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Trump calls Colin Powell a 'classic RINO' who 'made big mistakes' in Iraq: 'But anyway, may he rest in peace!'

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Colin Powell
Former Secretary of State Colin Powell. Paul Morigi/Getty Images for Capital Concerts
  • Trump went after Colin Powell in a statement on his death, calling him a "classic RINO."

  • Powell died of COVID-19 complications on Monday morning. He was 84 years old.

  • The former secretary of state and four-star general was heavily critical of Trump.

Former President Donald Trump did not allow Colin Powell's death to prevent him from criticizing the former secretary of state, chairman of the Joint Chiefs of Staff, and national security advisor.

In a statement reacting to the news of Powell's passing, Trump called him a "classic RINO" (Republican in name only). The former president also went after Powell over his central role in promoting the US invasion of Iraq in 2003 while serving in the Bush administration. Trump has repeatedly and falsely claimed that he was "totally" opposed to the 2003 invasion of Iraq.

"Wonderful to see Colin Powell, who made big mistakes on Iraq and famously, so-called weapons of mass destruction, be treated in death so beautifully by the Fake News Media. Hope that happens to me someday," Trump said. "He was a classic RINO, if even that, always being the first to attack other Republicans. He made plenty of mistakes, but anyway, may he rest in peace!"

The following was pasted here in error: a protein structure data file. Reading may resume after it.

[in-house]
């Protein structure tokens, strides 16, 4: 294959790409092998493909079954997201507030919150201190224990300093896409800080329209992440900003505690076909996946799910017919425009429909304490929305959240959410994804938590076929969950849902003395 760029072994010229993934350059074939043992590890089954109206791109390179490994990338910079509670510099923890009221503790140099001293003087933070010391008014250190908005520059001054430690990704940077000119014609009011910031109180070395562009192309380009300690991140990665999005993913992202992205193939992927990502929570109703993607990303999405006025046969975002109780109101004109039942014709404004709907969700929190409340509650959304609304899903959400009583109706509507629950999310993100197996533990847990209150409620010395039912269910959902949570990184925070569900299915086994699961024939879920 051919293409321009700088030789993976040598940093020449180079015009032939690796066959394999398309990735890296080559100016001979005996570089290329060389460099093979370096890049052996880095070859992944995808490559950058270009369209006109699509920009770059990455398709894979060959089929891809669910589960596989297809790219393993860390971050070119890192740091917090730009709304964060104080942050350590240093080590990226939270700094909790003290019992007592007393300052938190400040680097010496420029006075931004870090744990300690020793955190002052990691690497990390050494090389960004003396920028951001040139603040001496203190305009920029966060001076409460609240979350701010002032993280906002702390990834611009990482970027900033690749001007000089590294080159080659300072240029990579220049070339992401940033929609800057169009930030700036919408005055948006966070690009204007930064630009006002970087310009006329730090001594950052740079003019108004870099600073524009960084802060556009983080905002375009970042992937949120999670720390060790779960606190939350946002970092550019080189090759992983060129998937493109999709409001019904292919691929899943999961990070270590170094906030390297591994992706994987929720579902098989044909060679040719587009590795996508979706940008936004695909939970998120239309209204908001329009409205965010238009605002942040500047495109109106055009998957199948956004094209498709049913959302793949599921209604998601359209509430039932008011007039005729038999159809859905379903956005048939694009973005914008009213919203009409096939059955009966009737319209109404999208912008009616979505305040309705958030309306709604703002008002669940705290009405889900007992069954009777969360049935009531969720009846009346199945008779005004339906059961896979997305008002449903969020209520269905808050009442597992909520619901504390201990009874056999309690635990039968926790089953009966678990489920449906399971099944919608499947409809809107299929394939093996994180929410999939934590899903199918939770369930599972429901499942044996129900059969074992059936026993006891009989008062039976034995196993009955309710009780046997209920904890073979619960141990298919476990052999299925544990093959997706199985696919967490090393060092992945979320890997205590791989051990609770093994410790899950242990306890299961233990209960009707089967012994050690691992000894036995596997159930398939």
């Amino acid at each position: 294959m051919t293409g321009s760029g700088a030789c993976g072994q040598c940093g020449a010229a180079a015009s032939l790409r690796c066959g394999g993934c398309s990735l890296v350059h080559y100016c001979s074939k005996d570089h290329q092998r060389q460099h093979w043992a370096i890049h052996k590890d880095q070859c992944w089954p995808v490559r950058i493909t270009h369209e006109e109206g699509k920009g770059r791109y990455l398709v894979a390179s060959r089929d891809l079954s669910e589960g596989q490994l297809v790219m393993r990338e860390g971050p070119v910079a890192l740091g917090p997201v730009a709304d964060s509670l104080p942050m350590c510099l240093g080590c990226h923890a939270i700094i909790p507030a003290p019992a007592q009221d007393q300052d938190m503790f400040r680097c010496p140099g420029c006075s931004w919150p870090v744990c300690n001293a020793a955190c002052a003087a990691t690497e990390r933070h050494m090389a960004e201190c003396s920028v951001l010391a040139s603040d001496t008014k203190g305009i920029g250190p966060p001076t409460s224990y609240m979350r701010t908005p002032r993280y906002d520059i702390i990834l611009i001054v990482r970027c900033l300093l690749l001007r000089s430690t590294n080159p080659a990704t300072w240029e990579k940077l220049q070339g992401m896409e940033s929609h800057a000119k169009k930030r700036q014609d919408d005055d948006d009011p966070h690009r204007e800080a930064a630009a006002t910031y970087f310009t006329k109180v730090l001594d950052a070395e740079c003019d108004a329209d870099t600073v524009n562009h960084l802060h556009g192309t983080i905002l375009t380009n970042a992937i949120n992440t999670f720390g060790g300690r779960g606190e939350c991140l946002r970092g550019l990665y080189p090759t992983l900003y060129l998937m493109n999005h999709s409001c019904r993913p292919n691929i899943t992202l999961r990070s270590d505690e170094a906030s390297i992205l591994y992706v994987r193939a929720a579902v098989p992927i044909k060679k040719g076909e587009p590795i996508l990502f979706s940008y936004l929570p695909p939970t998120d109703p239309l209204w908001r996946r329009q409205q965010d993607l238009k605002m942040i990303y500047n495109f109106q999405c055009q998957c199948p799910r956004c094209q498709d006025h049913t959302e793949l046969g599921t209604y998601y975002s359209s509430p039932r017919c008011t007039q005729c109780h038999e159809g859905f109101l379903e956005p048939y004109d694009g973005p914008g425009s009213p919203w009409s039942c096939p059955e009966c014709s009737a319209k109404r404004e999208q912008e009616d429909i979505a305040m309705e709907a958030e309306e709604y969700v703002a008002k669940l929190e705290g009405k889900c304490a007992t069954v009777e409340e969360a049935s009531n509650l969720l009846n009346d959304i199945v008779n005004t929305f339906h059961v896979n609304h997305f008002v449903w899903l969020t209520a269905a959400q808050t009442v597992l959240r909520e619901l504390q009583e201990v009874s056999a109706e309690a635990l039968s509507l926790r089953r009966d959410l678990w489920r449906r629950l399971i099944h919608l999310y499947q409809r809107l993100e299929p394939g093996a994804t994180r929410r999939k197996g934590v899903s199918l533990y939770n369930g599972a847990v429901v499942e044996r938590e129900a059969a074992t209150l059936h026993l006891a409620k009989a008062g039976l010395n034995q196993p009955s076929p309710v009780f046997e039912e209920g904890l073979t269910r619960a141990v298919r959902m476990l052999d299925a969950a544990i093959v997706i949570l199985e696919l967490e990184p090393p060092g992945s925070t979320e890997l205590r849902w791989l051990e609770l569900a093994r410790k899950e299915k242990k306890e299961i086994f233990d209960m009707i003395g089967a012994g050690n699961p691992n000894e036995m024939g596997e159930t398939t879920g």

Powell, who was a four-star general, in February 2003 delivered an infamous address to the UN Security Council based on faulty intelligence to make a case for the war in Iraq. He repeatedly asserted that Iraqi leader Saddam Hussein was secretly stockpiling and producing weapons of mass destruction (WMDs). The US invaded Iraq in March 2003, and it wasn't long before it became apparent that there were no such weapons.

Two years later, Powell called the speech a "blot" on his record, telling Barbara Walters of ABC News that the address was "painful" for him.

Powell, a lifelong Republican, was heavily critical of Trump and his approach to the presidency. He portrayed Trump as a danger to the country and endorsed Joe Biden during the 2020 campaign season.

"The one word I have to use with respect to what he's been doing for the last several years is the word I would never have used before, never would have used with any of the four presidents I worked for, he lies," Powell said of Trump last June. "He lies about things."

After Trump provoked a deadly insurrection at the US Capitol on January 6, Powell told CNN's Fareed Zakaria that he could "no longer" call himself a Republican. During Powell's final interview, which occurred with veteran journalist Bob Woodward in July, he accused Trump of trying to "overturn the government."

Powell died on Monday at the age of 84 from complications from COVID-19. He was fully vaccinated but his immune system had been weakened by treatment for multiple myeloma, which is a cancer of the white blood cells, per The New York Times. He also had Parkinson's.

Like other government leaders, former Vice President Mike Pence issued a statement on Powell's death that stands in stark contrast to Trump's.

"Colin Powell was a true American Patriot who served our Nation with distinction in uniform, as a four-star general, National Security Advisor, Chairman of the Joint Chiefs and as 65th Secretary of State. Karen and I are praying for his wife, Alma, and the entire Powell family," Pence said in a tweet.

Read the original article on Business Insider

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